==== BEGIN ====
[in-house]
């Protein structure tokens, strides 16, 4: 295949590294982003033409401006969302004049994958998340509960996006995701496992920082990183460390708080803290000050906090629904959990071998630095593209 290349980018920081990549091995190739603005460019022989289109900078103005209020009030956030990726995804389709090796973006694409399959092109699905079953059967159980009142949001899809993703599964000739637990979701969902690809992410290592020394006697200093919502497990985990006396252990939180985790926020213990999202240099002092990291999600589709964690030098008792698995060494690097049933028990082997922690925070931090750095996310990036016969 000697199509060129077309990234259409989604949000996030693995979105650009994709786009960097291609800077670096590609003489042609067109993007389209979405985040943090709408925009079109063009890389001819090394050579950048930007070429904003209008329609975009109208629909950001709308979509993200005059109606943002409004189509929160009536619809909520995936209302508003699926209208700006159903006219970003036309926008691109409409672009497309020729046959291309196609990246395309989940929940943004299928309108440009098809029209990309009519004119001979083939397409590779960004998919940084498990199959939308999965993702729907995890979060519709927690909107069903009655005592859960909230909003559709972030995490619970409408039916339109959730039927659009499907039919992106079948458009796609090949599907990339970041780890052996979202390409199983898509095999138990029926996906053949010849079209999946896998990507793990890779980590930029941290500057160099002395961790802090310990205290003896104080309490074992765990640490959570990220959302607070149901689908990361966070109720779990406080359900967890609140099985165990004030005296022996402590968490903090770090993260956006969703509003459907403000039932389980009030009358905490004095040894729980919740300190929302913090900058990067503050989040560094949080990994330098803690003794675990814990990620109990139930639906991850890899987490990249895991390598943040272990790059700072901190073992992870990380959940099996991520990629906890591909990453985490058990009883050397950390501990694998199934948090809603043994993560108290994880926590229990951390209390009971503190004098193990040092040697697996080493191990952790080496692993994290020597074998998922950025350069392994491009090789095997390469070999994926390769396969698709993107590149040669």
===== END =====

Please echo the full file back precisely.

[in-house]
């Protein structure tokens, strides 16, 4: 295949590294982003033409401006969302004049994958998340509960996006995701496992920082990183460390708080803290000050906090629904959990071998630095593209 290349980018920081990549091995190739603005460019022989289109900078103005209020009030956030990726995804389709090796973006694409399959092109699905079953059967159980009142949001899809993703599964000739637990979701969902690809992410290592020394006697200093919502497990985990006396252990939180985790926020213990999202240099002092990291999600589709964690030098008792698995060494690097049933028990082997922690925070931090750095996310990036016969 000697199509060129077309990234259409989604949000996030693995979105650009994709786009960097291609800077670096590609003489042609067109993007389209979405985040943090709408925009079109063009890389001819090394050579950048930007070429904003209008329609975009109208629909950001709308979509993200005059109606943002409004189509929160009536619809909520995936209302508003699926209208700006159903006219970003036309926008691109409409672009497309020729046959291309196609990246395309989940929940943004299928309108440009098809029209990309009519004119001979083939397409590779960004998919940084498990199959939308999965993702729907995890979060519709927690909107069903009655005592859960909230909003559709972030995490619970409408039916339109959730039927659009499907039919992106079948458009796609090949599907990339970041780890052996979202390409199983898509095999138990029926996906053949010849079209999946896998990507793990890779980590930029941290500057160099002395961790802090310990205290003896104080309490074992765990640490959570990220959302607070149901689908990361966070109720779990406080359900967890609140099985165990004030005296022996402590968490903090770090993260956006969703509003459907403000039932389980009030009358905490004095040894729980919740300190929302913090900058990067503050989040560094949080990994330098803690003794675990814990990620109990139930639906991850890899987490990249895991390598943040272990790059700072901190073992992870990380959940099996991520990629906890591909990453985490058990009883050397950390501990694998199934948090809603043994993560108290994880926590229990951390209390009971503190004098193990040092040697697996080493191990952790080496692993994290020597074998998922950025350069392994491009090789095997390469070999994926390769396969698709993107590149040669």